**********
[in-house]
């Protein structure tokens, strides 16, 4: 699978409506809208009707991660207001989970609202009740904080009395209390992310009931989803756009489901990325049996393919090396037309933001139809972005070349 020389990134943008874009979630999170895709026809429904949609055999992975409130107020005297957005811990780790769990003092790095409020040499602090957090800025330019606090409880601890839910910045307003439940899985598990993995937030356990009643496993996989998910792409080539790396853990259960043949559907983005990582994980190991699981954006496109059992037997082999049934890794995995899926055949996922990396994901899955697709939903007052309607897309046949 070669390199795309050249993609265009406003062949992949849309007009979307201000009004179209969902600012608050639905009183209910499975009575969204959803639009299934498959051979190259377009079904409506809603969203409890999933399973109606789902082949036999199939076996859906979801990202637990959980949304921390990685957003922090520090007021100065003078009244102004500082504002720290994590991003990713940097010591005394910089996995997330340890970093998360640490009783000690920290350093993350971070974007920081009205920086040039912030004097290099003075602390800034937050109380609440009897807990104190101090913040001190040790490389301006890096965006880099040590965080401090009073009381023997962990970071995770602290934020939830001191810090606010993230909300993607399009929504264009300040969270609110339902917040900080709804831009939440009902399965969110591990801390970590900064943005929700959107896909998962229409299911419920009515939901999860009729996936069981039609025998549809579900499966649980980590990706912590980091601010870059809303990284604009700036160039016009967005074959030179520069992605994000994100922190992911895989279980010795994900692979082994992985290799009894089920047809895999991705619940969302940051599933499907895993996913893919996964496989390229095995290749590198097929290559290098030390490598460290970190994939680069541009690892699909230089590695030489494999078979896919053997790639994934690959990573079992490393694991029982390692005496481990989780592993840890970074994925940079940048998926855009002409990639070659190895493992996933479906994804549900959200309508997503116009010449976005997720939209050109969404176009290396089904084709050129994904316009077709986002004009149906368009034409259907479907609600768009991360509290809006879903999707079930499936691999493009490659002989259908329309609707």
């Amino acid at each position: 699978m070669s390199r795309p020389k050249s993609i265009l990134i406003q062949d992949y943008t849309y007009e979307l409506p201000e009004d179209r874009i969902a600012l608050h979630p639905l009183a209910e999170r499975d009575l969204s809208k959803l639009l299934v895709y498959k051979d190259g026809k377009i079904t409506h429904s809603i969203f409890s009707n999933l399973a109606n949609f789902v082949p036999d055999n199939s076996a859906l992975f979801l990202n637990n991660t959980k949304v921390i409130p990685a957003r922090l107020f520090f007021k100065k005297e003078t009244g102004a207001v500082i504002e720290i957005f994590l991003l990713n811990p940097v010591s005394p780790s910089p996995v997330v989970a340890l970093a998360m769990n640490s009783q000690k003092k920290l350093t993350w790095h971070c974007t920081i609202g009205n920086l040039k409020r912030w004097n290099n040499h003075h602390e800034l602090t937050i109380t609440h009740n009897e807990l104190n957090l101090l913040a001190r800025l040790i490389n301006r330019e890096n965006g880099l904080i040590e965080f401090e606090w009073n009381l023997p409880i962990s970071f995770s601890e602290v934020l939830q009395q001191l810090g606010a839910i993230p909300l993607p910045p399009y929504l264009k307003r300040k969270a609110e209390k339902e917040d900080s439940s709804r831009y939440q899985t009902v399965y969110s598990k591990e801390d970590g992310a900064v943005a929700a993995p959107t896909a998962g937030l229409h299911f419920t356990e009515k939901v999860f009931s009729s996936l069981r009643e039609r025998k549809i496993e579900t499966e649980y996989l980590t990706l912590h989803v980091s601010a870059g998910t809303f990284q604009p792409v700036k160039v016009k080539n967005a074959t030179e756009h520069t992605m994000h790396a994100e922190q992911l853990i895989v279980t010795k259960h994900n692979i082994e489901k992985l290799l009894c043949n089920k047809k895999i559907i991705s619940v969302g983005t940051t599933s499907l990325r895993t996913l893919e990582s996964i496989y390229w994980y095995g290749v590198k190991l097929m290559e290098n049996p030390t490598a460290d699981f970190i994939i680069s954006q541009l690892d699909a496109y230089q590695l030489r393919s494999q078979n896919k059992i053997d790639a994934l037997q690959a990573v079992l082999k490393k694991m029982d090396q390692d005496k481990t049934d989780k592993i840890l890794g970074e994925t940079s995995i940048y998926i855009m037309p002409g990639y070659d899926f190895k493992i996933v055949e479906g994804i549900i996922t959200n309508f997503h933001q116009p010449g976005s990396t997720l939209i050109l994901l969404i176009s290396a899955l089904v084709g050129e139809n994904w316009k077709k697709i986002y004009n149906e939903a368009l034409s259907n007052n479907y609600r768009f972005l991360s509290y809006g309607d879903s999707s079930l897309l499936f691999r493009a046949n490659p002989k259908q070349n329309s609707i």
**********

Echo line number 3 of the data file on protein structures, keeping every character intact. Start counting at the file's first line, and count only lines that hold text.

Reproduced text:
């Amino acid at each position: 699978m070669s390199r795309p020389k050249s993609i265009l990134i406003q062949d992949y943008t849309y007009e979307l409506p201000e009004d179209r874009i969902a600012l608050h979630p639905l009183a209910e999170r499975d009575l969204s809208k959803l639009l299934v895709y498959k051979d190259g026809k377009i079904t409506h429904s809603i969203f409890s009707n999933l399973a109606n949609f789902v082949p036999d055999n199939s076996a859906l992975f979801l990202n637990n991660t959980k949304v921390i409130p990685a957003r922090l107020f520090f007021k100065k005297e003078t009244g102004a207001v500082i504002e720290i957005f994590l991003l990713n811990p940097v010591s005394p780790s910089p996995v997330v989970a340890l970093a998360m769990n640490s009783q000690k003092k920290l350093t993350w790095h971070c974007t920081i609202g009205n920086l040039k409020r912030w004097n290099n040499h003075h602390e800034l602090t937050i109380t609440h009740n009897e807990l104190n957090l101090l913040a001190r800025l040790i490389n301006r330019e890096n965006g880099l904080i040590e965080f401090e606090w009073n009381l023997p409880i962990s970071f995770s601890e602290v934020l939830q009395q001191l810090g606010a839910i993230p909300l993607p910045p399009y929504l264009k307003r300040k969270a609110e209390k339902e917040d900080s439940s709804r831009y939440q899985t009902v399965y969110s598990k591990e801390d970590g992310a900064v943005a929700a993995p959107t896909a998962g937030l229409h299911f419920t356990e009515k939901v999860f009931s009729s996936l069981r009643e039609r025998k549809i496993e579900t499966e649980y996989l980590t990706l912590h989803v980091s601010a870059g998910t809303f990284q604009p792409v700036k160039v016009k080539n967005a074959t030179e756009h520069t992605m994000h790396a994100e922190q992911l853990i895989v279980t010795k259960h994900n692979i082994e489901k992985l290799l009894c043949n089920k047809k895999i559907i991705s619940v969302g983005t940051t599933s499907l990325r895993t996913l893919e990582s996964i496989y390229w994980y095995g290749v590198k190991l097929m290559e290098n049996p030390t490598a460290d699981f970190i994939i680069s954006q541009l690892d699909a496109y230089q590695l030489r393919s494999q078979n896919k059992i053997d790639a994934l037997q690959a990573v079992l082999k490393k694991m029982d090396q390692d005496k481990t049934d989780k592993i840890l890794g970074e994925t940079s995995i940048y998926i855009m037309p002409g990639y070659d899926f190895k493992i996933v055949e479906g994804i549900i996922t959200n309508f997503h933001q116009p010449g976005s990396t997720l939209i050109l994901l969404i176009s290396a899955l089904v084709g050129e139809n994904w316009k077709k697709i986002y004009n149906e939903a368009l034409s259907n007052n479907y609600r768009f972005l991360s509290y809006g309607d879903s999707s079930l897309l499936f691999r493009a046949n490659p002989k259908q070349n329309s609707i």